Princess Diana says Charles was ‘jealous’ in classic interview
The Duke of Cambridge was known to be exceptionally close to Diana and was only 15 when she died in 1997. The Princess of Wales was also incredibly affectionate with her children, and was determined to steer clear of the stiff upper lip nature of the Royal Family. However, some accounts have since suggested Diana was almost too emotional towards William and his younger brother Prince Harry and would cry on their shoulders as her marriage to Prince Charles crumbled.
William even allegedly resorted to pushing tissue under the bathroom door once when he could hear his mother sobbing.
Former BBC royal correspondent Jennie Bond claimed that William used to say: “It’ll be alright mummy, it’ll be alright, I’ll look after you.
“It was all the wrong way round for William.
“He was having to comfort his mother when she should have been looking after him — he was just a little boy.”
Yet, writing in his biography, ‘Charles — The Man Who Will Be King’, Howard Hodgson explained that Diana’s own upbringing was traumatic — for a similar reason.
Her parents, Earl John Spencer and Frances Roche had a bitter divorce in 1969, after Frances decided to leave her family for her lover, Peter Shand Kydd.
Prince William as an adult, and Princess Diana with William at Christmas
Diana was exceptionally close to her sons, Harry and William
A tumultuous custody battle ensued, which Earl Spencer eventually won after Frances’ own mother gave evidence against her.
School holidays and weekends were divided between the two parents’ homes.
Mr Hodgson explained that Frances would “speak to the children on the telephone daily and saw them most weekends”.
However, this could create a “negative effect”.
Mr Hodgson explained: “On occasion she would sometimes burst into tears and spend time pouring out her problems to them.
“This had the effect of giving out unpredictable doses of love or stress, and it clearly made an impression on the dramatic side of Diana’s character: Diana was to put Prince William through the same experience at an equally young age.”
She subsequently became a “semi-detached mother”, according to Mr Hodgson.
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France Roche and Earl Spencer’s marriage ended bitterly
Diana and her mother were still arguing right up until her death.
Frances had told Hello! Magazine that her daughter was content to lose her HRH status after her divorce — which meant the women were no longer on speaking terms when Diana died in Paris several months later.
However, while Diana reportedly leant on her children in the same way, Mr Hodgson acknowledged that the most “stable and loving relationship” Diana ever enjoyed was with her two sons.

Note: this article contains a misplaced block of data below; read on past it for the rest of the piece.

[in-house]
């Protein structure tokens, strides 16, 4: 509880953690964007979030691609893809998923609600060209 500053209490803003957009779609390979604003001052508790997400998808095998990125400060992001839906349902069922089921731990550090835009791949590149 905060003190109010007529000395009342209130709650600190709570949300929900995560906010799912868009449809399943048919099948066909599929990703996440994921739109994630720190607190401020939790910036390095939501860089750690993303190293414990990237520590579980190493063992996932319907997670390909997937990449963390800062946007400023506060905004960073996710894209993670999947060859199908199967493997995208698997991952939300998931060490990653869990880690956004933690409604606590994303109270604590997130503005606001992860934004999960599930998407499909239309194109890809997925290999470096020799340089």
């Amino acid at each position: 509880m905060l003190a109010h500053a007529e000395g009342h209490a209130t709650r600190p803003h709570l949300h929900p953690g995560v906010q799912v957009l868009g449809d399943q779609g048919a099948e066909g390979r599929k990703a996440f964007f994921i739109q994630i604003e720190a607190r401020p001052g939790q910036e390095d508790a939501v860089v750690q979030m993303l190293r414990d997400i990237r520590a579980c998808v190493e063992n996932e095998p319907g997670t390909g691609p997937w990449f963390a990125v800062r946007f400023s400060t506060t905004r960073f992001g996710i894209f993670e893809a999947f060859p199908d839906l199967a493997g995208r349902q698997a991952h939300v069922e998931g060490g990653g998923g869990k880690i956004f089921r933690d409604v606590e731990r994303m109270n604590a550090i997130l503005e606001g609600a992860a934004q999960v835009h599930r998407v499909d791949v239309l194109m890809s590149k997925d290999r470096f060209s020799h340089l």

Even then, he claimed: “She would not be able to in time resist using them as propaganda tools in the media war with her husband.”
The biographer noted that while Charles stuck to royal protocol and often appeared aloof with his children in public, Diana was keen to embrace her sons without hesitation.
She also took them on more “normal” outings, to McDonald’s or to theme parks, where she was photographed having a fantastic time with her sons.
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Diana and her mother Frances — they were not on speaking terms by the time of Diana’s death in 1997
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Mr Hodgson continued: “Nor would she be able to see that phoning up a young William at boarding school and emotionally dumping on him could be bad for him and make him as unhappy as her mother had made her.”
Diana reportedly encouraged her lover Major James Hewitt to develop a relationship with her sons, too, despite still being married to Prince Charles throughout their affair.
She also famously took part in a BBC Panorama interview in 1995 with Martin Bashir, where she admitted there were “three of us in this marriage” — alluding to Charles’ ongoing affair with Camilla Parker Bowles.
William was devastated that his mother had spoken so openly about her private life — and refused to speak to her for a period afterwards.
However, William has never spoken about how he struggled with his mother in his youth.
Instead, he has noted that becoming a father reminds him of Diana’s death.
Diana’s “most stable” relationship was with her sons
Speaking earlier this year, he said: “Having children is the biggest life changing moment, it really is.”
He added that “when you’ve been through something traumatic in life” such as “my mother dying when I was younger”, his emotions came back in “leaps and bounds”.
William also noted that he found it very “overwhelming” without knowing his mother was there to assist him with fatherhood.
‘Charles — The Man Who Will Be King’ by Howard Hodgson was published by John Blake Publishing in 2007 and is available here.